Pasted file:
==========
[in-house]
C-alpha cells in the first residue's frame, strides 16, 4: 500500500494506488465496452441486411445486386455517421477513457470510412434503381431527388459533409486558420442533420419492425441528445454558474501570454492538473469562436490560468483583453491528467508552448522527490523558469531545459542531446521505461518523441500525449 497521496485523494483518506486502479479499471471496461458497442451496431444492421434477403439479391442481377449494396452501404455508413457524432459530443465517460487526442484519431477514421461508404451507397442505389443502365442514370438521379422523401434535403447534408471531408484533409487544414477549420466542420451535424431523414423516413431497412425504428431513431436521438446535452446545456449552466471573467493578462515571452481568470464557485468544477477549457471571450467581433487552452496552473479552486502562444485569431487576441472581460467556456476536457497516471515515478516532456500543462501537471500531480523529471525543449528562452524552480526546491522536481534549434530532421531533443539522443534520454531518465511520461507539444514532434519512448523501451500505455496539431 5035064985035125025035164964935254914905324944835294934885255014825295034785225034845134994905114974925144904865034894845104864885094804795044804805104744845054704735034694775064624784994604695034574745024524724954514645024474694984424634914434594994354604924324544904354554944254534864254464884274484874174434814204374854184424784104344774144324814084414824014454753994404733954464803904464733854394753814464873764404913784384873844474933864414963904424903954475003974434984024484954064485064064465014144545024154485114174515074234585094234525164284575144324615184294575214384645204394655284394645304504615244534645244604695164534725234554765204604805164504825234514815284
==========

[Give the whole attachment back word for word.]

[in-house]
C-alpha cells in the first residue's frame, strides 16, 4: 500500500494506488465496452441486411445486386455517421477513457470510412434503381431527388459533409486558420442533420419492425441528445454558474501570454492538473469562436490560468483583453491528467508552448522527490523558469531545459542531446521505461518523441500525449 497521496485523494483518506486502479479499471471496461458497442451496431444492421434477403439479391442481377449494396452501404455508413457524432459530443465517460487526442484519431477514421461508404451507397442505389443502365442514370438521379422523401434535403447534408471531408484533409487544414477549420466542420451535424431523414423516413431497412425504428431513431436521438446535452446545456449552466471573467493578462515571452481568470464557485468544477477549457471571450467581433487552452496552473479552486502562444485569431487576441472581460467556456476536457497516471515515478516532456500543462501537471500531480523529471525543449528562452524552480526546491522536481534549434530532421531533443539522443534520454531518465511520461507539444514532434519512448523501451500505455496539431 5035064985035125025035164964935254914905324944835294934885255014825295034785225034845134994905114974925144904865034894845104864885094804795044804805104744845054704735034694775064624784994604695034574745024524724954514645024474694984424634914434594994354604924324544904354554944254534864254464884274484874174434814204374854184424784104344774144324814084414824014454753994404733954464803904464733854394753814464873764404913784384873844474933864414963904424903954475003974434984024484954064485064064465014144545024154485114174515074234585094234525164284575144324615184294575214384645204394655284394645304504615244534645244604695164534725234554765204604805164504825234514815284